Text excerpted from, Showbill, January 1998.
[...] The [Foxwoods Theatre] in New York stands on a site formerly occupied by two beautiful 42nd Street theatres, the Lyric and the Apollo. The massive reclamation and reconfiguration both restore and extend their glories.
In the popular imagination, 42nd Street has always led a double life. It rivals Broadway itself as the street that means theatre But as the great musical film 42nd Street (1932) defines the spirit and the legend for all time, it also makes plain that even then 42nd Street meant sleaze as well as glamour.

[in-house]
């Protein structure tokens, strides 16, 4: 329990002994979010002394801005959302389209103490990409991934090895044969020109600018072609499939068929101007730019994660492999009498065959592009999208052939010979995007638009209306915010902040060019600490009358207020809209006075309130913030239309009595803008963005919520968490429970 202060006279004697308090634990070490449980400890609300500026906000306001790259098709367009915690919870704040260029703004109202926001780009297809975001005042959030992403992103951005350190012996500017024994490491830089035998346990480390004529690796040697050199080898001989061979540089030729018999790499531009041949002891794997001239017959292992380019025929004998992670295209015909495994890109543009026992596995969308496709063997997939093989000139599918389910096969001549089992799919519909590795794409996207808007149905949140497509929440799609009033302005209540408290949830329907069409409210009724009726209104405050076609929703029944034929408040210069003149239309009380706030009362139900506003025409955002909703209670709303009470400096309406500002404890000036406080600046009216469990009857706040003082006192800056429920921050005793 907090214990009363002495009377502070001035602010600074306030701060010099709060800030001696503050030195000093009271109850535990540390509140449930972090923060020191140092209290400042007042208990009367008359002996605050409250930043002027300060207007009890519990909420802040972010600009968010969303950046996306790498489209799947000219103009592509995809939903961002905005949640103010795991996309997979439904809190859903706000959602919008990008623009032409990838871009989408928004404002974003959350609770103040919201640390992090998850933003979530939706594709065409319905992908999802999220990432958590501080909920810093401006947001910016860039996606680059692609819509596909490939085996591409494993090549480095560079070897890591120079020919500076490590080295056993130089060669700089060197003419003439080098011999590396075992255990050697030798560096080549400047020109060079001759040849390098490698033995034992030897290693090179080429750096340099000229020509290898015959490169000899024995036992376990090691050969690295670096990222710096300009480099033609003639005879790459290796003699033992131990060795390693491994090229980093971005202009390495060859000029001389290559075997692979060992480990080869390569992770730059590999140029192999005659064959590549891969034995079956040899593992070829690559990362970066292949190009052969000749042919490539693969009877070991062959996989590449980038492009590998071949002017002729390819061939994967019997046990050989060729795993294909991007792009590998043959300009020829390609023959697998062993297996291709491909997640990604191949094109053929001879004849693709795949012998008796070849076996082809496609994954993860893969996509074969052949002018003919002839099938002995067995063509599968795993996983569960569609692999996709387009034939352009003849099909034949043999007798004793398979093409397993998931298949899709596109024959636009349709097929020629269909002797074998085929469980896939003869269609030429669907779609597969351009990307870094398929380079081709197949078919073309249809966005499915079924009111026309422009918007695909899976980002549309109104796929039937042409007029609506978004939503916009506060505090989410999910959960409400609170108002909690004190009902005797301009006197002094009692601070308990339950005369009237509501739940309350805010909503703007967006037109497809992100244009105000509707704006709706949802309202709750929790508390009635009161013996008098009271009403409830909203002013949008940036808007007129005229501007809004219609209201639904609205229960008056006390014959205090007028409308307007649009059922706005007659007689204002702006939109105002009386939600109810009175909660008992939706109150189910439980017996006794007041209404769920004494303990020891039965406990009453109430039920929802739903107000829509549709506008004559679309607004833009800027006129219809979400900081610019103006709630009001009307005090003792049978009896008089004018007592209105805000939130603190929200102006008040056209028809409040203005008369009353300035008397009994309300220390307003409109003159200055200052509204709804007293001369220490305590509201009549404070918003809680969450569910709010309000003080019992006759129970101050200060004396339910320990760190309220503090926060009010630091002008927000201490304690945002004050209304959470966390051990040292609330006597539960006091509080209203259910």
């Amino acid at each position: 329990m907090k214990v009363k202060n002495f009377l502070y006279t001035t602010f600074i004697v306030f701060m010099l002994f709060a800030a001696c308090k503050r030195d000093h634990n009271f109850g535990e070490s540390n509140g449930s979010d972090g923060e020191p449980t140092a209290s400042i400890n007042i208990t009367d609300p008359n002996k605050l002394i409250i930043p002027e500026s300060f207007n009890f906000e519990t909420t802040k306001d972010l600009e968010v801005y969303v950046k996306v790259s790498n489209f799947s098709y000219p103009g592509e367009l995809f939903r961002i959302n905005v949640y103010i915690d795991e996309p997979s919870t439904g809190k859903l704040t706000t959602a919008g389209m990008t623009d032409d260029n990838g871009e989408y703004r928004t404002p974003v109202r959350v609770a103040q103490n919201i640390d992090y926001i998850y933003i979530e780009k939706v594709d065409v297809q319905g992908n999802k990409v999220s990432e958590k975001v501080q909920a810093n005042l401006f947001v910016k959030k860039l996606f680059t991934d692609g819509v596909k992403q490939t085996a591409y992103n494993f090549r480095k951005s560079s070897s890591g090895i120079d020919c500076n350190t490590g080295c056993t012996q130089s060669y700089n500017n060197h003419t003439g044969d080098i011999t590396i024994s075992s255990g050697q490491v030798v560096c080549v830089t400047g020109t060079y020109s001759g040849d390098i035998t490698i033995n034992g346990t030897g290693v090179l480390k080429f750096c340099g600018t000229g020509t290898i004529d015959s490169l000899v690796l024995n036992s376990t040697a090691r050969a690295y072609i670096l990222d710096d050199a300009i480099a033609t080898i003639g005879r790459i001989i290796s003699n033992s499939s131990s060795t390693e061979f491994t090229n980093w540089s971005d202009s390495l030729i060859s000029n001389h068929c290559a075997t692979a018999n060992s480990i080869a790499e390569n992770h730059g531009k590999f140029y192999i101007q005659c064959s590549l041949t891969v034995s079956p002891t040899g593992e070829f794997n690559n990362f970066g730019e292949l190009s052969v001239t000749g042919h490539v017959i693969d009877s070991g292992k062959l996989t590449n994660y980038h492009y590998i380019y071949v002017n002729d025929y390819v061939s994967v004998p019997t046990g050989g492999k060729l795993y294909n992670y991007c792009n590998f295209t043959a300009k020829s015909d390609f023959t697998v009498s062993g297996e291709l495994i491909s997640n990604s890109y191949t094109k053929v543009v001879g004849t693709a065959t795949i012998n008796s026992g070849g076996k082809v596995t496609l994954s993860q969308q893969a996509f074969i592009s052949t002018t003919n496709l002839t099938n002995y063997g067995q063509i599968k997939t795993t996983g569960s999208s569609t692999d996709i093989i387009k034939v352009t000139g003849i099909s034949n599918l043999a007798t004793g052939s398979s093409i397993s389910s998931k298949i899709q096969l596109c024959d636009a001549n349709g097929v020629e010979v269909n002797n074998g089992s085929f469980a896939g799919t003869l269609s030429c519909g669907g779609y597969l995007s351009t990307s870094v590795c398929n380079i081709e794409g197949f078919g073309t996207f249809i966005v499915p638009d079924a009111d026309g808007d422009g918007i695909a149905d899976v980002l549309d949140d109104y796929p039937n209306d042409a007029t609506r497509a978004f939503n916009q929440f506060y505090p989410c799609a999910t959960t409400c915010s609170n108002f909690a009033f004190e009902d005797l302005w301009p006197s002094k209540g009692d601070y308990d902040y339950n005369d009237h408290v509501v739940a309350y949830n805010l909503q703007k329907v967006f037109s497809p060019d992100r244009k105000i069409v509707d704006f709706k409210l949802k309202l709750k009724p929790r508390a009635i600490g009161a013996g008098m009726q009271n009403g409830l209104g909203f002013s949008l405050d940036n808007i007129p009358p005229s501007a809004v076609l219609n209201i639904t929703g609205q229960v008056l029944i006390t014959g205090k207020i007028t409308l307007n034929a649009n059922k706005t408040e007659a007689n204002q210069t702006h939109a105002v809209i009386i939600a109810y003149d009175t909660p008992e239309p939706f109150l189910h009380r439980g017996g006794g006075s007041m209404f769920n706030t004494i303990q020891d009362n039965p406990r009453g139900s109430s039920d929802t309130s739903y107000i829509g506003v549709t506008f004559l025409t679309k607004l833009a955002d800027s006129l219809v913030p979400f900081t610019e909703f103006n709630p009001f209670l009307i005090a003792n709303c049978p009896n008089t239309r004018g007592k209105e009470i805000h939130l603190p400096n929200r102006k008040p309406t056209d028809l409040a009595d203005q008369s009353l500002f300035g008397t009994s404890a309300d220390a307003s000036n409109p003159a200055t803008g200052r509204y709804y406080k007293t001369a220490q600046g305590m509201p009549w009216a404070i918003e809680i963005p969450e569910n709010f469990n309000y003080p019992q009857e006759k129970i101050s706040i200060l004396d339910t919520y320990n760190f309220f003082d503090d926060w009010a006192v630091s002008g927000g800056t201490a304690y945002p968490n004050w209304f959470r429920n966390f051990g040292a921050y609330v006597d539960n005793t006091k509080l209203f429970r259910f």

Sleaze eventually took over. First-time, stage-struck visitors to New York would make a pilgrimage in search of the legend and find only porno movie houses. Now, 42nd Street will again become in reality what it has always been in fiction: a main highway of first-class theatre.
Both the Lyric and the Apollo had great musical pasts. The Lyric was actually born of a successful musical: Reginald DeKoven's 1890 smash Robin Hood, which gave the world the wedding anthem "Oh, Promise Me". DeKoven used some of the profits from the show's 13 years on the road to buy a site from the Shubert Brothers. He built a beautiful theatre, and the Shuberts managed it.